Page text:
• Referring to step 106, after the carrier gas stream is established within the process chamber, a pulse of a noble metal-containing precursor is added to the carrier gas stream. The term pulse as used herein refers to a dose of material injected into the process chamber or into the carrier gas stream. The pulse of the noble metal-containing precursor lasts for a predetermined time interval, such as, within a range from about 0.01 seconds to about 10 seconds, preferably, from about 0.05 seconds to about 1.5 seconds, and more preferably, from about 0.1 seconds to about 1 second.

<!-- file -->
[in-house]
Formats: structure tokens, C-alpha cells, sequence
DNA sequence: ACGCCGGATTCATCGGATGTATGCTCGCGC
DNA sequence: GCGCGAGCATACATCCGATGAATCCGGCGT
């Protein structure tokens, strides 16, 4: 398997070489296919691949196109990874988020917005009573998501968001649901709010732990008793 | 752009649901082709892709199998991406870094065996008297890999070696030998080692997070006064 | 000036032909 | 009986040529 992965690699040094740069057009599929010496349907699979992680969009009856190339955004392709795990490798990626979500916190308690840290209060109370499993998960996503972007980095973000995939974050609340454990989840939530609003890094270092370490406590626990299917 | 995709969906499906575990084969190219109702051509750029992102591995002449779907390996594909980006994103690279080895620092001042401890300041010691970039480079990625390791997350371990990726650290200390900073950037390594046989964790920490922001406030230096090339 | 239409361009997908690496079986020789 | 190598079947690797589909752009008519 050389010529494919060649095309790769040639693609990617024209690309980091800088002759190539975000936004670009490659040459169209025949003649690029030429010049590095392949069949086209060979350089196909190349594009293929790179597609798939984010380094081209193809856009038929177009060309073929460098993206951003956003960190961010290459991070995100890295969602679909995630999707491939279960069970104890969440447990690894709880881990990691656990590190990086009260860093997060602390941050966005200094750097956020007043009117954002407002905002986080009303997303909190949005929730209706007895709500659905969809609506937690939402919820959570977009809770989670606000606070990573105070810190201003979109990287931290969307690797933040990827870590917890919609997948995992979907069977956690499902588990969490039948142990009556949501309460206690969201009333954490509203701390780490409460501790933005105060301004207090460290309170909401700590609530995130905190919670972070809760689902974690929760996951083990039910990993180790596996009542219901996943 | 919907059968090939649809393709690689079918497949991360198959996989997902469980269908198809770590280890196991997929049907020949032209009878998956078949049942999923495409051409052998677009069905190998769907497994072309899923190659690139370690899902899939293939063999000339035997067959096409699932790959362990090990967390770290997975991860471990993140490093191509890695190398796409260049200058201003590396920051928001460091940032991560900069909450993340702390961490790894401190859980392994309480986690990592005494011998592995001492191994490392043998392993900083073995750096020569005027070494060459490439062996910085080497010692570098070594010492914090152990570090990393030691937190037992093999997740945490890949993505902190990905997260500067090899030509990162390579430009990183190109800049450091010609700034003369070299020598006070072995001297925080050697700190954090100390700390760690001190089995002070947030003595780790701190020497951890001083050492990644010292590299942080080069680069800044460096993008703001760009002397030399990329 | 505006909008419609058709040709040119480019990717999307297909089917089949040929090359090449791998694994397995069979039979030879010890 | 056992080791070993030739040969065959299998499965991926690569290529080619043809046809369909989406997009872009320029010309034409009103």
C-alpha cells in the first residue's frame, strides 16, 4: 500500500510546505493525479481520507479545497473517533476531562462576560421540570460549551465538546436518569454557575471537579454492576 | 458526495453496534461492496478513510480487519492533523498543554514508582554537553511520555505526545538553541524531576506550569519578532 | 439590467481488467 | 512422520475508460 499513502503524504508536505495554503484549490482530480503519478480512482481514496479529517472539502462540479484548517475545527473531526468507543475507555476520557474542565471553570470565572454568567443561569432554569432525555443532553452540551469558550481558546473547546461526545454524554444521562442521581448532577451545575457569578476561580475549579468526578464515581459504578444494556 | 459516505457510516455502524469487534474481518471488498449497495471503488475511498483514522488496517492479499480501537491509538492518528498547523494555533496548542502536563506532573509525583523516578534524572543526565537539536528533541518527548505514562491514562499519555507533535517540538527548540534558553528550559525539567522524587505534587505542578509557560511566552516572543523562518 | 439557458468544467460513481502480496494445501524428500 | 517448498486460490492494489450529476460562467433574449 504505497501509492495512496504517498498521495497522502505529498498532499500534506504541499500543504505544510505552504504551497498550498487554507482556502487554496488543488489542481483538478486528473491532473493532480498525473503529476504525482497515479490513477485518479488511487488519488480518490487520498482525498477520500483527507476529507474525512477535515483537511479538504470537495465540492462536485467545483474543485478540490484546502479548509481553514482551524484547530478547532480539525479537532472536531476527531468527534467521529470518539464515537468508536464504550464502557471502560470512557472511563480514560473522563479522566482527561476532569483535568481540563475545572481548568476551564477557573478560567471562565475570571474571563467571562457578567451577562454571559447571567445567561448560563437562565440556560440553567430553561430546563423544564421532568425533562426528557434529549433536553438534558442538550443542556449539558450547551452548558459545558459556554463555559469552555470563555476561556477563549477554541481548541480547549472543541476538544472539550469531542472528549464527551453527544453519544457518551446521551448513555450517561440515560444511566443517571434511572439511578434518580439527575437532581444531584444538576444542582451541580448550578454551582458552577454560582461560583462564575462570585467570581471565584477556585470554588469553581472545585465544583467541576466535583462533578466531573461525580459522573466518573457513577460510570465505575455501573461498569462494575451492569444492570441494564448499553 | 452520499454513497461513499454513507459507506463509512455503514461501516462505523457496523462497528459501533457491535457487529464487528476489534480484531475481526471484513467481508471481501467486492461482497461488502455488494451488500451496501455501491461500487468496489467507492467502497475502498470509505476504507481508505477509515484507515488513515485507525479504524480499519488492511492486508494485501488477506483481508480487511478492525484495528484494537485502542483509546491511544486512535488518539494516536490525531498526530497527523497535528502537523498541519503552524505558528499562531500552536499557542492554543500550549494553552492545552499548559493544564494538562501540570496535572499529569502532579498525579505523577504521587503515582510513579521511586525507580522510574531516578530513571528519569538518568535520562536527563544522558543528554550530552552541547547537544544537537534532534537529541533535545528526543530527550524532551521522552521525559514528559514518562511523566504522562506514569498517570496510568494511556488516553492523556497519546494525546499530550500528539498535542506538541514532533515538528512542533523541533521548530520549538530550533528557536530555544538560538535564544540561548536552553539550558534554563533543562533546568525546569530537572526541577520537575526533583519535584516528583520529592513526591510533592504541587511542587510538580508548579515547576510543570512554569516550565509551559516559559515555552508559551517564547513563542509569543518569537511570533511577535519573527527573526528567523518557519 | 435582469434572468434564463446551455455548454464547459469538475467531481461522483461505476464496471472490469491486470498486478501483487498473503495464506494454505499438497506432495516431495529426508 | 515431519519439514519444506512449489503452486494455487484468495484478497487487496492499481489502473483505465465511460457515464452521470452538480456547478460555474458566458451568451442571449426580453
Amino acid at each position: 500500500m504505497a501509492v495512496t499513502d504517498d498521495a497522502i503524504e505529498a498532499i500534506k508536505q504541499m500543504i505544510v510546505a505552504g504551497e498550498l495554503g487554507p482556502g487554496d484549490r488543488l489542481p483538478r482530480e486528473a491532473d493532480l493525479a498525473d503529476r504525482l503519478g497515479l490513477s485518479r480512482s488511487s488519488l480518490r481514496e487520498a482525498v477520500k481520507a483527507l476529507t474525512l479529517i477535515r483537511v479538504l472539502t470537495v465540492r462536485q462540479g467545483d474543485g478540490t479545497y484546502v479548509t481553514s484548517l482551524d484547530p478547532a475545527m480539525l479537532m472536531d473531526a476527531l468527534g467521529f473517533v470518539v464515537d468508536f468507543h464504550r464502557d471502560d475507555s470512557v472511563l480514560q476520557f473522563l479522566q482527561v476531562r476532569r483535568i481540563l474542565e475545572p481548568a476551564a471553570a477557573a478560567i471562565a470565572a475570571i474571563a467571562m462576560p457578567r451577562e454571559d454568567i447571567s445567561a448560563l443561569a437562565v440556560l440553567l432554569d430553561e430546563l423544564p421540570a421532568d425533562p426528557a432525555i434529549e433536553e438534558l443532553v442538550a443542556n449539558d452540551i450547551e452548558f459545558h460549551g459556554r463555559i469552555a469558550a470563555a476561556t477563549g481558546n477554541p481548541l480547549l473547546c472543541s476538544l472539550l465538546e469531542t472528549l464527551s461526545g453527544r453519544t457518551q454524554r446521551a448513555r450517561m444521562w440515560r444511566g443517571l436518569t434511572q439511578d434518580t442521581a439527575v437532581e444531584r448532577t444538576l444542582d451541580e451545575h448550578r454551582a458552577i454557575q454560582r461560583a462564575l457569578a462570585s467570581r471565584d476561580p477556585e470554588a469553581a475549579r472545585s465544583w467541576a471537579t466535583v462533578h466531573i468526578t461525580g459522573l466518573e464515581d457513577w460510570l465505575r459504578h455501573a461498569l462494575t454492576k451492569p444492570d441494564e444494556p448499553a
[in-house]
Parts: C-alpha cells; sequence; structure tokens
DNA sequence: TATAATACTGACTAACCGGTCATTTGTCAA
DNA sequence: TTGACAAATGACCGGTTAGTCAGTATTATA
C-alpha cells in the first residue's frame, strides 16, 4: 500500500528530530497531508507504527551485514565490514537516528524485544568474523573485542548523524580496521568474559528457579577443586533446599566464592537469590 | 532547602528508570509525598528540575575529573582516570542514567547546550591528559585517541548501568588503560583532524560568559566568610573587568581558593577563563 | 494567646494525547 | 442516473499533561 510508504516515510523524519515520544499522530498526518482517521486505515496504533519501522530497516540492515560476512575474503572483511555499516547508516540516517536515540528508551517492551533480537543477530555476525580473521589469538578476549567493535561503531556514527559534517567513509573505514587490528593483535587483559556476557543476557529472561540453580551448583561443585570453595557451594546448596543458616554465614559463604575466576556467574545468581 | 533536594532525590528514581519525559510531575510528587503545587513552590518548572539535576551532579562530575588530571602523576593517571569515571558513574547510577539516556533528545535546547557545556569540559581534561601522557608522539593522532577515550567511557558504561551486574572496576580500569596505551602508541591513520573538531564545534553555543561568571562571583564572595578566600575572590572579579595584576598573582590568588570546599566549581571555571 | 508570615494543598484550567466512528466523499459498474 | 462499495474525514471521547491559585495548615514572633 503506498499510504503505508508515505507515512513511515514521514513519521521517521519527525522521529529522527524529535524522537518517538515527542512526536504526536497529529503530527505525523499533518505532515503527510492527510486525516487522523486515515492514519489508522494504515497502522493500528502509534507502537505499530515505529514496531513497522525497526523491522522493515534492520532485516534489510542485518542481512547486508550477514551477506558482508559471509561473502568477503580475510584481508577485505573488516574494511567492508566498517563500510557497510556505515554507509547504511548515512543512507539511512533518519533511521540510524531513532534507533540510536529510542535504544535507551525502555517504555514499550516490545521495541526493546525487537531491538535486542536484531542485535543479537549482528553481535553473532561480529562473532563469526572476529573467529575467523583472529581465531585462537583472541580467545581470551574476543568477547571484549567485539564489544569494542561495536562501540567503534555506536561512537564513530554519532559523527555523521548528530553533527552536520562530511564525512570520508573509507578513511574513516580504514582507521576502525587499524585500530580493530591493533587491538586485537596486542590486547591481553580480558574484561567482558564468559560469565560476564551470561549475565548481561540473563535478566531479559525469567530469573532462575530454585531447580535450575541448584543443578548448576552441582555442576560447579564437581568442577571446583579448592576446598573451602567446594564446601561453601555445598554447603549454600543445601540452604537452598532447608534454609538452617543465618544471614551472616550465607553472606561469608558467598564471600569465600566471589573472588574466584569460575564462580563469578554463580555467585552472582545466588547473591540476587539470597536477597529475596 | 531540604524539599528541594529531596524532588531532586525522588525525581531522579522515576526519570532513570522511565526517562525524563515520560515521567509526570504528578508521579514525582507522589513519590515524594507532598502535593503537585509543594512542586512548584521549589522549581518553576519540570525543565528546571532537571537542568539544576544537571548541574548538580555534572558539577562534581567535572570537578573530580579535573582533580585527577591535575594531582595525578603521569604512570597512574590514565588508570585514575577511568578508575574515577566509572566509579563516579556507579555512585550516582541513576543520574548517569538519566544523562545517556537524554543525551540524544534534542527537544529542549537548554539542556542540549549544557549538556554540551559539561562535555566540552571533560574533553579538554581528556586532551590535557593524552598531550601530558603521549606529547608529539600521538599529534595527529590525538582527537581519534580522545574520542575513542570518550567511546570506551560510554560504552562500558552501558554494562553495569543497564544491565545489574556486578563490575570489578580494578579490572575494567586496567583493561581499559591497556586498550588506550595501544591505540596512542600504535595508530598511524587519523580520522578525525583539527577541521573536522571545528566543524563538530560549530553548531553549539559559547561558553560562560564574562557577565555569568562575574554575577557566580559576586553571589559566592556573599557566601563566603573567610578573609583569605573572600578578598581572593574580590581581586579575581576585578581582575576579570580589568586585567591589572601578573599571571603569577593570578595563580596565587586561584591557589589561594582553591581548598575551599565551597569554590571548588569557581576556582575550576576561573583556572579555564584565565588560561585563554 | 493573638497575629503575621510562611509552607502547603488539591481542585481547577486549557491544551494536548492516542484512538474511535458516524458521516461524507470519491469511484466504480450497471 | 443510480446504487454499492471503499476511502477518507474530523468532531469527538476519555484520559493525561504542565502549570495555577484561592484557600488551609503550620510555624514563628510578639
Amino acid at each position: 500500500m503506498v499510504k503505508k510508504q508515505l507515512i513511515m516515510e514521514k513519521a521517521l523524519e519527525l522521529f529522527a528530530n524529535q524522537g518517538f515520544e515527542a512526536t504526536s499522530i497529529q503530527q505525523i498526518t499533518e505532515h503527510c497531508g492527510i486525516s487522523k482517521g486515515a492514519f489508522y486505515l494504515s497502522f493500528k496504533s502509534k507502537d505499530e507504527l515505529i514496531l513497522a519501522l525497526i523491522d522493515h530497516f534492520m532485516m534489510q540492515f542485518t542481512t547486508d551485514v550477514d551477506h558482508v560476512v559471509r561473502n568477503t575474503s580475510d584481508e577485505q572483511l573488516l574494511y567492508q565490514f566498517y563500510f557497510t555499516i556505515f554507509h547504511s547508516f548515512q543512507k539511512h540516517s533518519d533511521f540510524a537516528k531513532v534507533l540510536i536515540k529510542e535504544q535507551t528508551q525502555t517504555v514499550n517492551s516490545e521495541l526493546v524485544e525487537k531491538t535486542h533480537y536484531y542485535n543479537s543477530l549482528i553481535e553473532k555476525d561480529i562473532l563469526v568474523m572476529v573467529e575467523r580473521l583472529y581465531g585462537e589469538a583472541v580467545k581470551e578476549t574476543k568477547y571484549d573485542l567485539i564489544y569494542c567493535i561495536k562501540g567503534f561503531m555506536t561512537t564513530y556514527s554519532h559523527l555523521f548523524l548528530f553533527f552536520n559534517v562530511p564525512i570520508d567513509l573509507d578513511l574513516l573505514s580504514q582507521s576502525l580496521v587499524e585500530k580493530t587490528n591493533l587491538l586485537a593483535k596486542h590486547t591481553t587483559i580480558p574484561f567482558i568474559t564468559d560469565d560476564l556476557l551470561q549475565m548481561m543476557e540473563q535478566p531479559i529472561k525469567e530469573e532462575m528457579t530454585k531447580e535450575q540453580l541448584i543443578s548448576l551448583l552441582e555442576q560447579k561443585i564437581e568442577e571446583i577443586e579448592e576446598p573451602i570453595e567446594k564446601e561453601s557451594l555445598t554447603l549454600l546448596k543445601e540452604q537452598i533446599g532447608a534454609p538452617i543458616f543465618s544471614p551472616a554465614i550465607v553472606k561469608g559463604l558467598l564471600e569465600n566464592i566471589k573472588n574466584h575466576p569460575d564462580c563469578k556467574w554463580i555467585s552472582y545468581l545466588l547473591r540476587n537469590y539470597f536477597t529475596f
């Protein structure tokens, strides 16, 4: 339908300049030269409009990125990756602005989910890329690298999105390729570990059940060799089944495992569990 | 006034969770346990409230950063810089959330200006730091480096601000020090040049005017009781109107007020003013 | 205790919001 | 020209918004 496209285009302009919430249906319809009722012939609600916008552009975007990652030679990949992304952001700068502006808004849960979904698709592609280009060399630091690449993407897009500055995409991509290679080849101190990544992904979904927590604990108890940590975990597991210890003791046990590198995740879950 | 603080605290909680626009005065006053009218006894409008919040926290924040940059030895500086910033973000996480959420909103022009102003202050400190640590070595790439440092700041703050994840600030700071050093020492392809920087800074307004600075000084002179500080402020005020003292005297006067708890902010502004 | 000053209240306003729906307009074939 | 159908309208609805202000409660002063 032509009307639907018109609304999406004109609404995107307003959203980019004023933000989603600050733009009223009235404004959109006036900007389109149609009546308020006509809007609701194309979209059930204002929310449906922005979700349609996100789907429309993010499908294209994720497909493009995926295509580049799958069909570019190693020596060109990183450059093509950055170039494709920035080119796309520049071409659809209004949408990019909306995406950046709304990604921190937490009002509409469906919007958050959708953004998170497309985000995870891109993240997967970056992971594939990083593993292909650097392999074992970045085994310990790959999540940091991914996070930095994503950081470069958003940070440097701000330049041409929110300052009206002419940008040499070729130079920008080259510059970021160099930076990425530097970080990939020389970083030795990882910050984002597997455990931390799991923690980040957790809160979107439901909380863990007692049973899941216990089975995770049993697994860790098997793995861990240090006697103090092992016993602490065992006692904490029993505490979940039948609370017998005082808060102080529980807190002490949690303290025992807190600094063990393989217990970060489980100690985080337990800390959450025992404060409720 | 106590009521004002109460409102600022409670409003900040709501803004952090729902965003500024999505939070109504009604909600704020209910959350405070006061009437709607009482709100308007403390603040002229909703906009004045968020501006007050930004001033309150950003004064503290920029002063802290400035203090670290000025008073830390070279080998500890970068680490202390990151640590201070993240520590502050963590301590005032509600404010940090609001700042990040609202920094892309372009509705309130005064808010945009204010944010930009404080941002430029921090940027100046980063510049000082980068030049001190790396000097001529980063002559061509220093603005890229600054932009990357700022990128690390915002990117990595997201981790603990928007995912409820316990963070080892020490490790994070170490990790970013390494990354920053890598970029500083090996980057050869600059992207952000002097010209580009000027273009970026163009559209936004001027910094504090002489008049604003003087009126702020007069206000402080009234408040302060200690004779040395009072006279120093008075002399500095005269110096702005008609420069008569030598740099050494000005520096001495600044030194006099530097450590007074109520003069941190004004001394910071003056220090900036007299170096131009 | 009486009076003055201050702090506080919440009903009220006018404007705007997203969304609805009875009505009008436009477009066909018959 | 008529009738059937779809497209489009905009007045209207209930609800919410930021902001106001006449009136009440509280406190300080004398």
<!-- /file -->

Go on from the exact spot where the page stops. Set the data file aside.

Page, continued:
• The noble metal-containing precursors may contain noble metals, such as ruthenium, palladium, platinum, cobalt, nickel, or rhodium. Suitable ruthenium-containing precursors include tris(2,2,6,6-tetramethyl-3,5-heptanedionato) ruthenium, bis(2,4-dimethylpentadienyl) ruthenium, dicarbonyl pentadienyl ruthenium, ruthenium acetyl acetonate, (2,4-dimethylpentadienyl) ruthenium (cyclopentadienyl), bis(2,2,6,6-tetramethyl-3,5-heptanedionato) ruthenium (1,5-cyclooctadiene), (2,4-dimethylpentadienyl)ruthenium(methylcyclopentadienyl), (1,5-cyclooctadiene)ruthenium(cyclopentadienyl), (1,5-cyclooctadiene)ruthenium(methylcyclopentadienyl), (1,5-cyclooctadiene)ruthenium(ethylcyclopentadienyl), (2,4-dimethylpentadienyl) ruthenium(ethylcyclopentadienyl), (2,4-dimethylpentadienyl)ruthenium(isopropylcyclopentadienyl), bis(N,N-dimethyl 1,3-tetramethyl diiminato)ruthenium(1,5-cyclooctadiene), bis(N,N-dimethyl 1,3-dimethyl diiminato)ruthenium(1,5-cyclooctadiene), bis(allyl)ruthenium(1,5-cyclooctadiene), (η6-C6H6) ruthenium (1,3-cyclohexadiene), bis(1,1-dimethyl-2-aminoethoxylato)ruthenium(1,5-cyclooctadiene), or bis(1,1-dimethyl-2-aminoethylaminato)ruthenium (1,5-cyclooctadiene). Suitable palladium-containing precursors include bis(allyl)palladium, bis(2-methylallyl)palladium, or (cyclopentadienyl)palladium(allyl). Suitable platinum-containing precursors include dimethyl platinum (cyclooctadiene), trimethyl platinum (cyclopentadienyl), trimethyl(methylcyclopentadienyl) platinum, cyclopentadienyl(allyl) platinum, methyl(carbonyl) platinum cyclopentadienyl, trimethyl platinum (acetylacetonato), and bis(acetylacetonato) platinum. Suitable cobalt-containing precursors include bis(cyclopentadienyl) cobalt, (cyclopentadienyl) cobalt (cyclohexadienyl), cyclopentadienyl(1,3-hexadienyl) cobalt, (cyclobutadienyl) cobalt (cyclopentadienyl), bis(methylcyclopentadienyl) cobalt, (cyclopentadienyl) cobalt (5-methylcyclopentadienyl), or bis(ethylene) cobalt (pentamethylcyclopentadienyl). A suitable nickel-containing precursor includes bis(methylcyclopentadienyl) nickel. Suitable rhodium-containing precursors include bis(carbonyl) rhodium (cyclopentadienyl), bis(propylene) rhodium, bis(carbonyl) rhodium (ethylcyclopentadienyl), or bis(carbonyl) rhodium (methylcyclopentadienyl).